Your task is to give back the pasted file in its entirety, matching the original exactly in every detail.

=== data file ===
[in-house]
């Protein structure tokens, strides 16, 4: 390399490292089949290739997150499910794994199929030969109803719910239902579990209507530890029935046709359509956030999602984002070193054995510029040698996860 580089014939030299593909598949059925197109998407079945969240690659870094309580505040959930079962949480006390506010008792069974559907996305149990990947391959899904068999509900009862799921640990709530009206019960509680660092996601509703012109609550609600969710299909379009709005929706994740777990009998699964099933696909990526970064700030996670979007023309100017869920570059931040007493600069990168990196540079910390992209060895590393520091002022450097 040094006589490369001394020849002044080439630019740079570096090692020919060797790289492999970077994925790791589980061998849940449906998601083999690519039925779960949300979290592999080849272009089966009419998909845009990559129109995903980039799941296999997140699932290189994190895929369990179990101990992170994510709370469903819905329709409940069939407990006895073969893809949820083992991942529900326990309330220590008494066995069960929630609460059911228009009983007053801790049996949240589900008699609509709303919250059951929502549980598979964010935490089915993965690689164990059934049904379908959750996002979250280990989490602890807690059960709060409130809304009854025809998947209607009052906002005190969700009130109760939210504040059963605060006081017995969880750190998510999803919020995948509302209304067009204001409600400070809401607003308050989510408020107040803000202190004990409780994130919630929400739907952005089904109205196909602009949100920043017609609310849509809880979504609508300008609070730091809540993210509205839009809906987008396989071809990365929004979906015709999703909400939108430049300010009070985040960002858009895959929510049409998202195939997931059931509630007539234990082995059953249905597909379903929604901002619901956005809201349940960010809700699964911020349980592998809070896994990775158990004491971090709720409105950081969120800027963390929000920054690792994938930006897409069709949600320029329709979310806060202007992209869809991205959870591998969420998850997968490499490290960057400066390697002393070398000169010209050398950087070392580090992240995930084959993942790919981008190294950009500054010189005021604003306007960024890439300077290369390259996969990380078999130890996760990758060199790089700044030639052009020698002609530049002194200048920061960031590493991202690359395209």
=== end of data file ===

[in-house]
């Protein structure tokens, strides 16, 4: 390399490292089949290739997150499910794994199929030969109803719910239902579990209507530890029935046709359509956030999602984002070193054995510029040698996860 580089014939030299593909598949059925197109998407079945969240690659870094309580505040959930079962949480006390506010008792069974559907996305149990990947391959899904068999509900009862799921640990709530009206019960509680660092996601509703012109609550609600969710299909379009709005929706994740777990009998699964099933696909990526970064700030996670979007023309100017869920570059931040007493600069990168990196540079910390992209060895590393520091002022450097 040094006589490369001394020849002044080439630019740079570096090692020919060797790289492999970077994925790791589980061998849940449906998601083999690519039925779960949300979290592999080849272009089966009419998909845009990559129109995903980039799941296999997140699932290189994190895929369990179990101990992170994510709370469903819905329709409940069939407990006895073969893809949820083992991942529900326990309330220590008494066995069960929630609460059911228009009983007053801790049996949240589900008699609509709303919250059951929502549980598979964010935490089915993965690689164990059934049904379908959750996002979250280990989490602890807690059960709060409130809304009854025809998947209607009052906002005190969700009130109760939210504040059963605060006081017995969880750190998510999803919020995948509302209304067009204001409600400070809401607003308050989510408020107040803000202190004990409780994130919630929400739907952005089904109205196909602009949100920043017609609310849509809880979504609508300008609070730091809540993210509205839009809906987008396989071809990365929004979906015709999703909400939108430049300010009070985040960002858009895959929510049409998202195939997931059931509630007539234990082995059953249905597909379903929604901002619901956005809201349940960010809700699964911020349980592998809070896994990775158990004491971090709720409105950081969120800027963390929000920054690792994938930006897409069709949600320029329709979310806060202007992209869809991205959870591998969420998850997968490499490290960057400066390697002393070398000169010209050398950087070392580090992240995930084959993942790919981008190294950009500054010189005021604003306007960024890439300077290369390259996969990380078999130890996760990758060199790089700044030639052009020698002609530049002194200048920061960031590493991202690359395209």